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Here’s a counter-cyclical observation. Politicians very rarely tell direct untruths. At the very least, they do so less often than the general population. This is not because they are any more virtuous, but because the consequences of being caught out in a lie are — or used to be — so much more serious for them than for other professions.

“You can tell which politician is lying: it’s the one whose lips are moving.” How many times have you heard half-clever observations like that? How often have you repeated them yourself? In fact, politicians tie themselves in knots trying not to lie. We all know how it’s done. Sometimes they affect to misunderstand the question, or answer a different question than the one that has been asked. Sometimes they imply something without saying it in so many words. Sometimes they use lawyerly formulations that are technically true but misleading to any casual listener. Sometimes they simply flannel (“I’ve already set out my position on that issue, and I don’t intend to repeat it here”).

I don’t like it any more than you do. As the poet William Blake observed, “A truth that’s told with bad intent / Beats all the lies you can invent.” I’m simply pointing out that politicians very rarely tell point-blank whoppers. Or, rather, not until now.

The executive editor of the New York Times, Dean Baquet, was on British TV the other day talking about how the rules had changed. His newspaper had hitherto been too high-minded to use words like “lie,” he said, but Donald Trump had left it with no choice. He cited a number of Trump’s outright fabrications – “I was against the war in Iraq,” “Hillary started the birther controversy and I finished it,” “I have high poll numbers from African-Americans” — and argued that these were in a different category from the more usual politicians’ techniques of exaggeration, selective quotation and dodgy statistics.

He’s right, but Donald Trump is not alone. The Clintons, too, engage in these straightforward lies, from not having sexual relations with Monica Lewinsky to deleting emails even after you’ve announced that you’ll hand them over.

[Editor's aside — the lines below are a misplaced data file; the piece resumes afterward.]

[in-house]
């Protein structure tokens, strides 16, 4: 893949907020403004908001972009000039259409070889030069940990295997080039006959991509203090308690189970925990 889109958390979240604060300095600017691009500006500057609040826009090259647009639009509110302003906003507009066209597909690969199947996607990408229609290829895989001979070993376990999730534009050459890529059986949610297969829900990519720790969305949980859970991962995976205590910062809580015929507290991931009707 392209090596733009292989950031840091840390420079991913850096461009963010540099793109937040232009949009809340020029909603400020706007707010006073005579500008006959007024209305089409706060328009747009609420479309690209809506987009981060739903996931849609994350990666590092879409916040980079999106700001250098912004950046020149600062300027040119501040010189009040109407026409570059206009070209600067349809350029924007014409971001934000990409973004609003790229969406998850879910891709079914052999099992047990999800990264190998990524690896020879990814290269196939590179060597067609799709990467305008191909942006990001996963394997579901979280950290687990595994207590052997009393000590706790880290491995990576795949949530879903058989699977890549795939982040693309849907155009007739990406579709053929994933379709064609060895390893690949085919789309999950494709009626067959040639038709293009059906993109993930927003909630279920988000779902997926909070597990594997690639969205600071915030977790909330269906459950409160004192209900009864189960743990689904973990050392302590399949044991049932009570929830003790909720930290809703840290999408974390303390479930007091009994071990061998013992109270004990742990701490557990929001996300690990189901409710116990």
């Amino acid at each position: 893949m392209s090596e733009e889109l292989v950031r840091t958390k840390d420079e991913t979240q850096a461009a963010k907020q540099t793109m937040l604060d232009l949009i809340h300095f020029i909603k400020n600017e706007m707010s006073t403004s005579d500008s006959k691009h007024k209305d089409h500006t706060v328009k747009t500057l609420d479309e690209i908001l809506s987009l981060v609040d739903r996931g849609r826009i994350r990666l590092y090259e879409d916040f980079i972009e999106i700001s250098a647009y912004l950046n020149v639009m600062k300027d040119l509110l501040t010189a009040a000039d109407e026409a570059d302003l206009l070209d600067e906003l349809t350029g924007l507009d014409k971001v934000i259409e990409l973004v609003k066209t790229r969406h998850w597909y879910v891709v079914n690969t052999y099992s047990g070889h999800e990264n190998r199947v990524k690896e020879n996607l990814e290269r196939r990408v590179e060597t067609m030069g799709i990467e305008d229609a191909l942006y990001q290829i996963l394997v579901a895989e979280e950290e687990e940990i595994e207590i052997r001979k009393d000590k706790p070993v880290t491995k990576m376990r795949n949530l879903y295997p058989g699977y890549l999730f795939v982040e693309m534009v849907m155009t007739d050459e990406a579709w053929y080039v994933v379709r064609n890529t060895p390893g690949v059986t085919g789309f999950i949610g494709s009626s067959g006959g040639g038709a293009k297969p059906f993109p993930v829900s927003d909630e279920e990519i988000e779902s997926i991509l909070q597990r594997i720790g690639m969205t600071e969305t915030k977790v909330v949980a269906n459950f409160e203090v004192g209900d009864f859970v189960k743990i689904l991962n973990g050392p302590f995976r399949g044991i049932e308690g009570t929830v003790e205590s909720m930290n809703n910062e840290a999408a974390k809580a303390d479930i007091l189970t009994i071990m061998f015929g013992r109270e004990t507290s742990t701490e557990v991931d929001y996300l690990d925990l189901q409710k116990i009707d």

Bill Clinton realized that, in a world where everyone thinks politicians lie, you might as well actually lie. The point is not that he was the first politician to dissemble, but that he was the first to do it without any notable diminution in his popularity. He saw the way the market was moving, and took a position accordingly.

It was happening in the United Kingdom at the same time and for the same reason. Tony Blair, too, realized that the sheer cynicism of the electorate had lessened the penalty for being caught fibbing. The British parliamentary system had until then been based on the idea that saying something untrue to the House of Commons was an unspeakable disgrace. Even to accuse another MP of lying was so serious that it would bring immediate expulsion from the chamber. If a minister cited erroneous statistics in good faith, he was expected to make a groveling apology.

Blair changed all that, cheerfully propagandizing from the Dispatch Box, erasing the distinction between electioneering and government. As a result, lying to Parliament has ceased to be a big deal. In the run-up to the Brexit referendum, for example, David Cameron was asked in the Commons whether he would stay in post to implement a Leave vote. “Yes,” he replied glibly: A bare-faced, chateau-bottled, ocean-going lie. And you know what? No one cared. Of all the criticism thrown at David Cameron on his departure, much of it enormously unfair, no one thought to mention misleading Parliament.

Donald Trump and Hillary Clinton are the product – we might almost say the excrescence – of a scornful, sneering, sarcastic media vernacular. In the old cliche, you get the politicians you deserve. If you start from the proposition that all candidates for public office are shysters, some of them will conclude that they might as well act like shysters.

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Let me make the same point more positively. If you expect higher standards from your representatives, just as from your kids, they are likelier to try to live up to them.

For a generation, popular culture in general, and Hollywood in particular, has worked on the premise that every candidate for office is either Al Capone or Adolf Hitler. Sure enough, you now have Hillary versus Trump. Don’t act surprised.

Dan Hannan is a British Conservative MEP.

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